A family poses at the summit of Machu Pichu
The Jacobi family at Machu Pichu © Katy Jacobi

Staying connected

Wolsey Hall’s Danielle Hilton agrees that connectivity can be an issue, but many families on the road get around this by downloading course materials ahead of time when they know they are likely to be without wi-fi for a long period. Other challenges can include keeping motivation when distractions arise.

“This is typical of any student but when families are travelling and encountering exciting and new experiences it can be a greater distraction, so they need to be a little stricter in setting aside time for their studies,” says Danielle.  But there are also benefits: “The flexibility to study anytime and anywhere is often cited [as a benefit], as well as the option to be able to continue a stable education. We teach the Cambridge curriculum which is the same as in UK schools and means children can slot back into 'mainstream school' on their return should they wish.” 

The Jacobis are another example of a voyaging family who have happily embraced homeschooling.

Katy Jacobi, from Ireland, met her husband Michael, who grew up in Germany, in 1996 and the couple have lived in eight countries together since. They have three children, Emily (17), Sophie (14) and Sean (13) and Michael’s job as a hotelier has brought them to varying destinations from Qatar to Latvia.  

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Since August last year the family is embarking on an extended trip to South America; a part of the world which had long been on their wish list. Discussions about such a trip had previously arisen, but the couple had held off on the idea due to various worries, mostly about money and education. 

“This year, our eldest was approaching her last year of school and about to set out on her own independent journey so we felt this was the last chance for us to travel full time as a complete family,” Katy explains. Everyone was keen to experience something new, learn a new language and culture and create some memorable family moments.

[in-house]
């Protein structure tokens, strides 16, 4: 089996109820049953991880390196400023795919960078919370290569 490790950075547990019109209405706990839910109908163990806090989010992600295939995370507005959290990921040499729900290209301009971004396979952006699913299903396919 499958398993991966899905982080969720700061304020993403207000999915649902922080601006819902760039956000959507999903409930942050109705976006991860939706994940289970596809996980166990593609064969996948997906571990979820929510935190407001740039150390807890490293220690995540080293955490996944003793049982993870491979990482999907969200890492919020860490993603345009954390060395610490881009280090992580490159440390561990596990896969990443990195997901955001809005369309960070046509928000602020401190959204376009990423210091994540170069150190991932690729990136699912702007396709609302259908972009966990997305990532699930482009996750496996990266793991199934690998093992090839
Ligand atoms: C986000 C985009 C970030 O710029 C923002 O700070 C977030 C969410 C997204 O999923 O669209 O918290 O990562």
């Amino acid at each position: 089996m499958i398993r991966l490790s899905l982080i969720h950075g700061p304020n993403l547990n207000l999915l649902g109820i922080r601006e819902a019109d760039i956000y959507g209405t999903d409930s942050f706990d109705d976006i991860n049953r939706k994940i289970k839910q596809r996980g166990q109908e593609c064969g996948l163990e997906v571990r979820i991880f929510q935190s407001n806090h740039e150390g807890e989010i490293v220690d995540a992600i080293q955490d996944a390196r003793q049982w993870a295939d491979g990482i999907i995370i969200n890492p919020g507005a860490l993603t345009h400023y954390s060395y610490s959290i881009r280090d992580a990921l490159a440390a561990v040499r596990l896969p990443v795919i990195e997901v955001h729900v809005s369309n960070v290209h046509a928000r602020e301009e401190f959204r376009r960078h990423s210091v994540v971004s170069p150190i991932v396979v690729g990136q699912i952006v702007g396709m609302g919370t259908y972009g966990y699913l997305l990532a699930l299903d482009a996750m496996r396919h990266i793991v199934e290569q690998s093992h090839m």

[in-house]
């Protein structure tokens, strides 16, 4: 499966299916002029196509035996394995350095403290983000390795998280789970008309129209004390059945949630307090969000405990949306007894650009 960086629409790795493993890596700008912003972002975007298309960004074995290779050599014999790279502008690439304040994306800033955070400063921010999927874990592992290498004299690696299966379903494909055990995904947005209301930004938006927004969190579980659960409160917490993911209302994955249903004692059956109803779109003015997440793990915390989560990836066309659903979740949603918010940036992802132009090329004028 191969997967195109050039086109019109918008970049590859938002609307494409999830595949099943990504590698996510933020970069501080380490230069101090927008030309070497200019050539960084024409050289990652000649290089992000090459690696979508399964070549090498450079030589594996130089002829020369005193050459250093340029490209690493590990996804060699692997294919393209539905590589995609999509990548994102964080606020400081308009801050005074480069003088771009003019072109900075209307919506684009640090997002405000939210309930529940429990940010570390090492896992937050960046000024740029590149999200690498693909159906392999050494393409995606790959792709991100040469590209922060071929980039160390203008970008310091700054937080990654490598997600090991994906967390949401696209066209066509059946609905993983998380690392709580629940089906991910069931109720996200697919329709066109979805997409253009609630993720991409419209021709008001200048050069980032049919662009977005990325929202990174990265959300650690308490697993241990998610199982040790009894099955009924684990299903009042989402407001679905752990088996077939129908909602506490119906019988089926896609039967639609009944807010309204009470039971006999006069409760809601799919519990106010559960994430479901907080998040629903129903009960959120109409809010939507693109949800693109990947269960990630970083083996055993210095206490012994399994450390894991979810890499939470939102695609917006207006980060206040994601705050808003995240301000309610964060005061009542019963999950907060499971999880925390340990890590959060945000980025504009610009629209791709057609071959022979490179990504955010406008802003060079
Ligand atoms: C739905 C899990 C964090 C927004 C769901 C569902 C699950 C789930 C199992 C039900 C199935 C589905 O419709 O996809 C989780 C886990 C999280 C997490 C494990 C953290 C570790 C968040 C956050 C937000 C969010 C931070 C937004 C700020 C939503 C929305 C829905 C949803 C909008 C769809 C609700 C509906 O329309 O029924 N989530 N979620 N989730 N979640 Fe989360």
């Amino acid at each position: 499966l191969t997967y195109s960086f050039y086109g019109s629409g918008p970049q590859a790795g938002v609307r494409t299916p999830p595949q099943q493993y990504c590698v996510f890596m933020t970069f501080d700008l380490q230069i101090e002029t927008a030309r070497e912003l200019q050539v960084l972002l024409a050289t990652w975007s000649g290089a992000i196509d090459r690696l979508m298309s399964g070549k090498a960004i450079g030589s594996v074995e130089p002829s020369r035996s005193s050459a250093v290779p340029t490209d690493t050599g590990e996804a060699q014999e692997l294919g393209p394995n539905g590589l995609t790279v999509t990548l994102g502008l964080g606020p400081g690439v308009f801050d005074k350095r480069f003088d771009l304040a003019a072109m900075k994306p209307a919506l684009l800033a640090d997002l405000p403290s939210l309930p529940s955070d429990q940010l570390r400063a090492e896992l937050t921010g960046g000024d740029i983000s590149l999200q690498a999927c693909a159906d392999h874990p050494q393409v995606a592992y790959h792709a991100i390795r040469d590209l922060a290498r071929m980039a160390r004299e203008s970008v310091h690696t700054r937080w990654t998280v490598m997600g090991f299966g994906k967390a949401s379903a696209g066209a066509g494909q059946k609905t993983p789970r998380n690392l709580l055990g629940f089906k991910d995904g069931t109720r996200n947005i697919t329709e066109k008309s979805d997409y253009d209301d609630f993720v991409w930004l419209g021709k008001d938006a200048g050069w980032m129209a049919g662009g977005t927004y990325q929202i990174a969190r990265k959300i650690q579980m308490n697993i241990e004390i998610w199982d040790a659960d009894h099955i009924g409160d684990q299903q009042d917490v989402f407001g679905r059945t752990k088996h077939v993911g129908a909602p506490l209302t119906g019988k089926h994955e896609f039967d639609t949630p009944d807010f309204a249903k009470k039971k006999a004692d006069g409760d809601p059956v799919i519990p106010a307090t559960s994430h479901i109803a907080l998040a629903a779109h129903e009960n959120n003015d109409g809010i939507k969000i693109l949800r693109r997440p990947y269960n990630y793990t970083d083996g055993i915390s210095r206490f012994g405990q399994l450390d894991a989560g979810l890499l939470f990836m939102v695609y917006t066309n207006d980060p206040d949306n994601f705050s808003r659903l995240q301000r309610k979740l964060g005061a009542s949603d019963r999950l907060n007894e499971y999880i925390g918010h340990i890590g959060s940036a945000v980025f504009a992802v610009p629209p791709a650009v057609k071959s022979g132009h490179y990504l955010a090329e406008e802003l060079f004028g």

The family started researching homeschooling by reading blogs and using Google to identify schools that offered programs suitable for their children’s needs. Factors such as a school’s ability to support each of their children at different stages of education, cost, and ease of access were all taken into account. Eventually they also decided on Wolsey Hall, as well as Interhigh, with whom Emily takes one subject.  

Adapting to changing surroundings  

The family's daily routine tends to change depending on what location they are in and what facilities are available. An ideal day starts early, around 7am, with a family or individual workout – AKA a PE lesson – depending on how everyone feels. Morning study leaves afternoons free for tours and experiences.

“The days when we move, there is usually no time to study but we can easily make up for that on the quiet days between trips,” says Katy. “We try to stick roughly with the usual school holiday schedule, but use the flexibility of homeschooling to take our breaks when it best suits us.”